• Consultation and research to develop an overview grid/database of HIV medicines pipeline, including product types that are likely and desirable medicines for HIV and likely to evolve in the next 5 to 10 years with a focus on patient characteristics, type of drug, route of administration, types of drug trials, etc.
  • Stakeholder engagement and advocacy activities that include outreach to key stakeholders (g. EMA, EUnetHTA, public payers, other patient groups) via bilateral project introductory meetings, project presentations at community focused events and scientific conferences, and multimedia contents to present the past findings, current objectives, activities, and process and explore potential interests.
  • Multistakeholder consultation to discuss to present and discuss the findings and recommendations from the previous activities.
  • Publications for a renowned journal to develop a supplement that includes all the results of the PROMise project, including the research paper, consultation reports, and results from the follow-up activities, as well as a project overview/summary written in lay language.
  • Recommendations and strategy for possible follow-up work.


For what outcome?

  • Awareness, knowledge and visibility are increased among community in Europe on the relevance of Patient Reported Outcomes for quality of life of people living with HIV and community advocates have knowledge on the different Patient Reported Outcome Measures that are being used in HIV R&D.
  • Community advocates have assessed whether the current Patient Reported Outcome Measures are adequate to reflect the quality-of-life related needs of people living with HIV and are able to represent their interests on Patient Reported Outcome Measures towards the relevant stakeholders.
  • A set of recommendations that reflects community needs in the area of PROMs is agreed upon among key stakeholders in the field and guides the development, selection and implementation of HIV-specific PROMs in in HIV R&D.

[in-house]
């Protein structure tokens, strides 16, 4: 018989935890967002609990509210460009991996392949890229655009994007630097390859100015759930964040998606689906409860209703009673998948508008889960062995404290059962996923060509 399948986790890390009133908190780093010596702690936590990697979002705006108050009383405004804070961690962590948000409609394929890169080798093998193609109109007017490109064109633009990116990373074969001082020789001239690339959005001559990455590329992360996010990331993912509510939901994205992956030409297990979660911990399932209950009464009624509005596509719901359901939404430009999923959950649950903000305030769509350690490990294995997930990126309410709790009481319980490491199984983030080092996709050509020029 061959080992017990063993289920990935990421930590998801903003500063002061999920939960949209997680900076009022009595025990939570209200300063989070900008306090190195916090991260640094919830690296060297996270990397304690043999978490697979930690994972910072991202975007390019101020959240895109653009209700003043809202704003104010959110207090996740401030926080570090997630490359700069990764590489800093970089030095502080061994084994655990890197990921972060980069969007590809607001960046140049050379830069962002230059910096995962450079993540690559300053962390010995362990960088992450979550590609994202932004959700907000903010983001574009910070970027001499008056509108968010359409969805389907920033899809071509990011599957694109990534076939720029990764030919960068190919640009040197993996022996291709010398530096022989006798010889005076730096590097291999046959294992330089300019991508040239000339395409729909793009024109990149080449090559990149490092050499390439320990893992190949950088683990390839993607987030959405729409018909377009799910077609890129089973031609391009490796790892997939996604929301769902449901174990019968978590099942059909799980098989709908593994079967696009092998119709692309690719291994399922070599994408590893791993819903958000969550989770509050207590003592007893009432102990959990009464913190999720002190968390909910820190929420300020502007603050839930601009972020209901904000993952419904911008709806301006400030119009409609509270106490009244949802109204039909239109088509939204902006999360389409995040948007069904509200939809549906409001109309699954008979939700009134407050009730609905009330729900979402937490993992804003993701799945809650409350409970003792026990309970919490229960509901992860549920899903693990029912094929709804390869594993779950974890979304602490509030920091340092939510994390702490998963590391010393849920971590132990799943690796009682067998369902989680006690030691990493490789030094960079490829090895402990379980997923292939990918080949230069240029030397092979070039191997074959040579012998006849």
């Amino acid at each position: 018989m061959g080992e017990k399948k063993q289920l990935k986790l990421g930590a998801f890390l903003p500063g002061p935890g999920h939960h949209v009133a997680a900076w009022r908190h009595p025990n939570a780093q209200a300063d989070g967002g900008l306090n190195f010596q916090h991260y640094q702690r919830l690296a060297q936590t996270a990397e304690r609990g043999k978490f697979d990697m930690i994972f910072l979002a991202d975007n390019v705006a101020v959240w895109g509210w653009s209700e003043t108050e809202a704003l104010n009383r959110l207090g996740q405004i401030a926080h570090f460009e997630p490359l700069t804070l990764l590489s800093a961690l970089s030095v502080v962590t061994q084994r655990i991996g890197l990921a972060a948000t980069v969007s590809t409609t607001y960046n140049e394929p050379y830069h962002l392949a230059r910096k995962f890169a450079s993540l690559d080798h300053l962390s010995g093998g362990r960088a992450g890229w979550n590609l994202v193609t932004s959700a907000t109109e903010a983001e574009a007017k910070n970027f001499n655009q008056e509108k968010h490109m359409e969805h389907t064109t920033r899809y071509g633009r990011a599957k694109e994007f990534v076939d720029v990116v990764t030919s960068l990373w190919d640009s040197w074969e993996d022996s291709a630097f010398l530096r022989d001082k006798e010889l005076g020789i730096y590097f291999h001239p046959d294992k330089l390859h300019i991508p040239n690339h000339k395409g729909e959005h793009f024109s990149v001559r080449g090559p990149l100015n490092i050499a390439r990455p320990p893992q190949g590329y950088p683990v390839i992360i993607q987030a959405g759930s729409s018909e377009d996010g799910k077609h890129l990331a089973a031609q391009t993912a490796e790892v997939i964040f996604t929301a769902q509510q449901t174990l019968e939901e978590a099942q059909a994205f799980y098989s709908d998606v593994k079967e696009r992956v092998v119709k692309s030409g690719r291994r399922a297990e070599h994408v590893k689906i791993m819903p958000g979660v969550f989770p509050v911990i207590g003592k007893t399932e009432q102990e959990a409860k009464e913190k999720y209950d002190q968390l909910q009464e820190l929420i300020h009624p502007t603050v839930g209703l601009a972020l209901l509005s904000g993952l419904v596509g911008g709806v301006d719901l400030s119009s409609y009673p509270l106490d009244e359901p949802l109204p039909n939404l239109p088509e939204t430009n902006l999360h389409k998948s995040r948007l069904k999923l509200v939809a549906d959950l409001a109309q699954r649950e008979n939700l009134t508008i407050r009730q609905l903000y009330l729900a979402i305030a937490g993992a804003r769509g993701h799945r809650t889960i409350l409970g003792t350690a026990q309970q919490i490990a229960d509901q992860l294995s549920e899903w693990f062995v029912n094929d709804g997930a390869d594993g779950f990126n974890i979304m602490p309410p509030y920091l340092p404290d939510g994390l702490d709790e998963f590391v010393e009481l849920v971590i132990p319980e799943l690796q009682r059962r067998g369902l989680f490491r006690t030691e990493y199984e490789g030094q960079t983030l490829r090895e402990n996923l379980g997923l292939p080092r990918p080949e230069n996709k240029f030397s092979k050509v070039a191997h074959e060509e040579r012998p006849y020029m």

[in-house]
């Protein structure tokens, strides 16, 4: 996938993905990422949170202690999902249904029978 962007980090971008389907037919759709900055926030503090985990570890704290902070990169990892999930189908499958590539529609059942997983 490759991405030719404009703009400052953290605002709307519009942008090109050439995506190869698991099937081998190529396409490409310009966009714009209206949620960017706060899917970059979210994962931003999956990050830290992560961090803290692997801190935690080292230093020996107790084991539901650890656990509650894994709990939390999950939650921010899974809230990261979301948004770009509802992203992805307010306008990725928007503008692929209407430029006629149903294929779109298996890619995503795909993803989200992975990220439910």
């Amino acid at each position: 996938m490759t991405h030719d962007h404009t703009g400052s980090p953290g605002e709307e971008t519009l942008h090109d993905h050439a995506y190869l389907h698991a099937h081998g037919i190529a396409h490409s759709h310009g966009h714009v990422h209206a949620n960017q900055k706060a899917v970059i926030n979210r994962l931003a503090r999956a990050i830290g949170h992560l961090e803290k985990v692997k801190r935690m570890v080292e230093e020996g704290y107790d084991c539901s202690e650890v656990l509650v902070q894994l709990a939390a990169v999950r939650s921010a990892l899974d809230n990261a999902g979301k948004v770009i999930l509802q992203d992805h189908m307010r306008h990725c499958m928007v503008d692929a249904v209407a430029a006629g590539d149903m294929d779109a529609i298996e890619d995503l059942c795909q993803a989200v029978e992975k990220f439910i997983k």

• Community representatives are involved in all stages of the development of new HIV-specific PROMs according to the recommendations from this project.


Specifically, the objectives of this new phase of the project are:


  • To explore where consensus exists regarding the different applications of PROMs in HIV R&D, namely: 1) To ensure that the quality of life of trial participants does not diminish during a trial, or if PROMs improve quality of life and 2) To identify distinguish benefits of (and challenges with) new medicines for HIV.
  • Increase awareness and visibility of community and patient engagement in the development and use of HIV PROMs in R&D and in regulatory and health technology assessment processes.


EATG contact person(s):Fiona Greenhalgh – fiona.greenhalgh@eatg.org
Duration of the project/initiative:February 2020 – ongoing
Project/Initiative Leader:EATG
Project/initiative Main Partner(s):n/a
Budget:2020: 10.000 €, 2021: 50,000 €
Main Funding Sources:Merck Sharp and Dohme (MSD)
Communication Disclaimer:This initiative has been independently developed by EATG and is supported by a grant from Merck Sharp and Dohme (MSD).

PROMise Community Activist Toolbox


Get involved

Are you living with HIV/AIDS? Are you part of a community affected by HIV/AIDS and co-infections? Do you work or volunteer in the field? Are you motivated by our cause and interested to support our work?


Stay in the loop and get all the important EATG updates in your inbox with the EATG newsletter. The HIV & co-infections bulletin is your source of handpicked news from the field arriving regularly to your inbox.